Breast Cancer Self Exams – What Is The Best Way To Have Them?


It is difficult to diagnose breast cancer early, and even if we detect it before, no treatment can save the patient’s life as it is tough to cure this disease. This is why it is essential to have self-exams for breast cancer. If you suffer from such cancer symptoms, it is better to see a doctor get your doubts cleared.

When you have a family history of breast cancer, it’s essential to take a proactive approach to prevent the disease and save lives. If you’re trying to find a way to keep yourself healthy and save your life, then you need to check out this article. We’ll show you what to do before, during, and after a self-exam to prevent breast cancer.

Breast Cancer

There are two ways you can do breast cancer self-exams. One is monthly; the other is every three months. Which one would be best for you? Do you know which is better? If you look closely, you’ll find the answer is both. It depends on your personal preference.

What is breast cancer?

Breast cancer is the most common form of cancer among women. While the risk of developing breast cancer is relatively low, the detection rate is higher than any other cancer type. According to the National Cancer Institute, the lifetime risk of developing breast cancer is one in eight. That’s why it’s so important to understand the different types of breast cancer and how to detect and treat it. At the same time, it’s normal for your breasts to feel firm and taut when they begin to change, that it’s a sign that something’s wrong.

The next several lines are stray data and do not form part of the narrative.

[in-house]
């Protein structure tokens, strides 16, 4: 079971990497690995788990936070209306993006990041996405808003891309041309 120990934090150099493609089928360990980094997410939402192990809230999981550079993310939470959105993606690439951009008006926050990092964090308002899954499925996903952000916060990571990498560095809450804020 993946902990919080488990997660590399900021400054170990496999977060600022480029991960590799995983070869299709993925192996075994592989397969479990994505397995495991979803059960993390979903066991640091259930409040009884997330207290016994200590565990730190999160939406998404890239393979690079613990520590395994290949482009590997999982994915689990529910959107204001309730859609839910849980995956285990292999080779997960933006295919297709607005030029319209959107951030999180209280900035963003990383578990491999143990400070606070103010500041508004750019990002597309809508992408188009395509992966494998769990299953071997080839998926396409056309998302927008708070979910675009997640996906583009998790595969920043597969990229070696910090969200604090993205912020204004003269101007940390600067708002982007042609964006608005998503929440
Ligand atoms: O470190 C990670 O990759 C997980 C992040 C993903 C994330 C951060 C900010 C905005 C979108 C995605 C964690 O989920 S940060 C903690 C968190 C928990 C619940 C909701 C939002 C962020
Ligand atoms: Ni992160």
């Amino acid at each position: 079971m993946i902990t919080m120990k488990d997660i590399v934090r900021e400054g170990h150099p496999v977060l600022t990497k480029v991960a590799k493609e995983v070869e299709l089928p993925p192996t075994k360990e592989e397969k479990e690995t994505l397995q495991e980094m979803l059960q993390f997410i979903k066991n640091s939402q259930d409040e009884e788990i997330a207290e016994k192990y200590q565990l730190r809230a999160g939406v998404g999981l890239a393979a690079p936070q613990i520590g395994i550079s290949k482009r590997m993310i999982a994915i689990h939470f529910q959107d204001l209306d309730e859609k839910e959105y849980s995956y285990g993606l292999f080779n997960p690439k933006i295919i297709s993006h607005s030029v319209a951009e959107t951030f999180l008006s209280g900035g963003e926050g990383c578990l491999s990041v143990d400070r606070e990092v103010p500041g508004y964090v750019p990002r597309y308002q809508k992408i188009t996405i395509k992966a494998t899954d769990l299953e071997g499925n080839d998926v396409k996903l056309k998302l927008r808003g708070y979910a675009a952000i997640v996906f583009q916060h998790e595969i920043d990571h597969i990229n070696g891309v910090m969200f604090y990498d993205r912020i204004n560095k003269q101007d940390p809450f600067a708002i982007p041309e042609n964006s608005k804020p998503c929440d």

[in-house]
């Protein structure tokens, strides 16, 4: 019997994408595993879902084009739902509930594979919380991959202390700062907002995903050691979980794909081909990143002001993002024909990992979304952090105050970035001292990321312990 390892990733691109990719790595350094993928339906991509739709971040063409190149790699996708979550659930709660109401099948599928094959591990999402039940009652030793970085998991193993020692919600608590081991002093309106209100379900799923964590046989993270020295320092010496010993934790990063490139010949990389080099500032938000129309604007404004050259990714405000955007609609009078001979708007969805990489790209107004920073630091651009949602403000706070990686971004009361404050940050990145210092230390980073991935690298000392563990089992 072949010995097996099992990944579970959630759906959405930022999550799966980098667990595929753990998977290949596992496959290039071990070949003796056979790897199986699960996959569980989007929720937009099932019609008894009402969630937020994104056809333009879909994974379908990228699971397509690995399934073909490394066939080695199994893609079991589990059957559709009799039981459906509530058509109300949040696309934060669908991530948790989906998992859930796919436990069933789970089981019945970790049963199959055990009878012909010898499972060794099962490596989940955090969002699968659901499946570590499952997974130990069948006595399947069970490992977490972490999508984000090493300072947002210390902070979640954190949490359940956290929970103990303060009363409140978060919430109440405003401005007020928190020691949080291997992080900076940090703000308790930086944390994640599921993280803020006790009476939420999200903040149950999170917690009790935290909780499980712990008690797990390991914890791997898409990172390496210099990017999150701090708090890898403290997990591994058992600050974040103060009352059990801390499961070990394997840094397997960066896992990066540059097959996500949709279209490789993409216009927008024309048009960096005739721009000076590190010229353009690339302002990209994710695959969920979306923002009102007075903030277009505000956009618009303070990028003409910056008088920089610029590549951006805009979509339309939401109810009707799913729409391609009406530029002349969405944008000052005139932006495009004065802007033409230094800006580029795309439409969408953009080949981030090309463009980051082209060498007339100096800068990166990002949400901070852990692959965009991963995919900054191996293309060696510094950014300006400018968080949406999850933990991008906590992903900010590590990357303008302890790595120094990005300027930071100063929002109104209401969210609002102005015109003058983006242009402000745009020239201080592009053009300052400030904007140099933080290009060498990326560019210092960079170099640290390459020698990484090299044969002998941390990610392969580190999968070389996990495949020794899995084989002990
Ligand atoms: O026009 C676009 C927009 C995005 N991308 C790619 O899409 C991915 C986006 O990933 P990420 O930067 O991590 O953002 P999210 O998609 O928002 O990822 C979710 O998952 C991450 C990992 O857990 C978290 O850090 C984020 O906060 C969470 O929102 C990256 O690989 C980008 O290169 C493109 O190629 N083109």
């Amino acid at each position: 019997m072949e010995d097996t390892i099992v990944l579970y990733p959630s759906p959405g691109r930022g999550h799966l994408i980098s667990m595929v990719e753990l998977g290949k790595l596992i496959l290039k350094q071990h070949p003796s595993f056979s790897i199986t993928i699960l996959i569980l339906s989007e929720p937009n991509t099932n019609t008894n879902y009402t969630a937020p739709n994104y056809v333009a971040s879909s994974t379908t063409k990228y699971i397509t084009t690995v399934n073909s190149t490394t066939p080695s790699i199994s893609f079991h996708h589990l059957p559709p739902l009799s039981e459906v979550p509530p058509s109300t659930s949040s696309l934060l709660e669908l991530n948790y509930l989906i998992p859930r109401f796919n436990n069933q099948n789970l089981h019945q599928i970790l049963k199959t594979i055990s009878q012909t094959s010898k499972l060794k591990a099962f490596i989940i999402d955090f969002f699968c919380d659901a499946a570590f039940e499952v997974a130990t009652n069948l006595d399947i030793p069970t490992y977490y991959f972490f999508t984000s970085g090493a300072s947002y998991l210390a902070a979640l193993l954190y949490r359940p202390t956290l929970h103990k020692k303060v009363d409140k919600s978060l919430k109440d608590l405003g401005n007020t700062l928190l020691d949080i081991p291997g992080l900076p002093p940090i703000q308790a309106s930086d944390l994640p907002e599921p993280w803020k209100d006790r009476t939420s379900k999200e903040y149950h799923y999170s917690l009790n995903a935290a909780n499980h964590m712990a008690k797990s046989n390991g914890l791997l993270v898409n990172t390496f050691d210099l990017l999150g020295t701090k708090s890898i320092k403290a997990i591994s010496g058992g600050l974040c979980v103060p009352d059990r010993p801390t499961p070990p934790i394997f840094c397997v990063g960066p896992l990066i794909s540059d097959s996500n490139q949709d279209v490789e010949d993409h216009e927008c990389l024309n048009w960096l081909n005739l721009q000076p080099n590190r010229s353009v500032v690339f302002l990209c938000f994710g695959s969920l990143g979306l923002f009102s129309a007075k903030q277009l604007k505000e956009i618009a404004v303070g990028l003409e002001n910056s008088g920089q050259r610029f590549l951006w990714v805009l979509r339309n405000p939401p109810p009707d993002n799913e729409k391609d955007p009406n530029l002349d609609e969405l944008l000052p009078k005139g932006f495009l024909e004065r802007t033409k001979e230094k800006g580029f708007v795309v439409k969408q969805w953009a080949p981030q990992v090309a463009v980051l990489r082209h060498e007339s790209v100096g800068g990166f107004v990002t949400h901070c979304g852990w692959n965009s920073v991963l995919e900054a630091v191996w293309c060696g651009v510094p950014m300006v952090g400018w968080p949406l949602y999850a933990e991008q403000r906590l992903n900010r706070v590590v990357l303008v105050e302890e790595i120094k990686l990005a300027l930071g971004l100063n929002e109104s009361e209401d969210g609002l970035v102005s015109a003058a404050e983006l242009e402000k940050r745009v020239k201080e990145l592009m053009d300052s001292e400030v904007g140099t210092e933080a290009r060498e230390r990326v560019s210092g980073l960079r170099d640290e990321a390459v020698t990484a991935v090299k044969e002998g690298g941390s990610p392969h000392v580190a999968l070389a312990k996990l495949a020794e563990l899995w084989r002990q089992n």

Types of breast cancer

While a self-exam may seem intimidating, it’s pretty simple. The key to having a successful self-exam is knowing what to look for and how to conduct the exam properly. There are two types of breast cancer, each slightly different presentation. Here’s what you should know about each class and what you should do to help you get your self-exam results.

Invasive ductal carcinoma (IDC) is the most common type of breast cancer and accounts for approximately 75 percent of all cases. IDC begins in the ducts that carry the milk-producing cells, and it can spread to nearby lymph nodes and other parts of the body. This form of cancer is usually diagnosed when very small and can often be detected through a mammogram.

Invasive lobular carcinoma (ILC) accounts for approximately 15 percent of all cases. It begins in the lobules, the more minor glands of the breast. This type of cancer tends to be more aggressive than IDC and may spread to nearby lymph nodes and other body parts.

Breast cancer symptoms

Breast cancer symptoms are a great place to start if you wonder how to have a self-exam for breast cancer. They include a list of symptoms that you should be aware of and a way to perform the test. When doing a breast self-exam, you should pay close attention to your breasts’ size, shape, and position. You may also notice any changes in your breast tissue, including thickening, dimpling, puckering, or nipple discharge.

The treatment for breast cancer

Breast cancer is the most common type of cancer in women. And although it’s one of the most treatable forms of cancer, it’s still a severe disease that needs to be treated with care. Here’s what you should know about breast cancer treatment:

First, you can use a mammogram to identify any potential problems, and a physical examination can also reveal any abnormalities. If you find a lump or suspicious area, you should consult with a medical professional immediately.

Second, there are many ways to treat breast cancer. Some treatments are as simple as medication, while others can be more extensive. Your treatment depends on your health condition, age, and preferences.

Third, if you decide to have a lumpectomy, you’ll only need to have your breasts removed and sent for a biopsy. Then, your surgeon will stitch up the wound, and you’ll need to recover for weeks.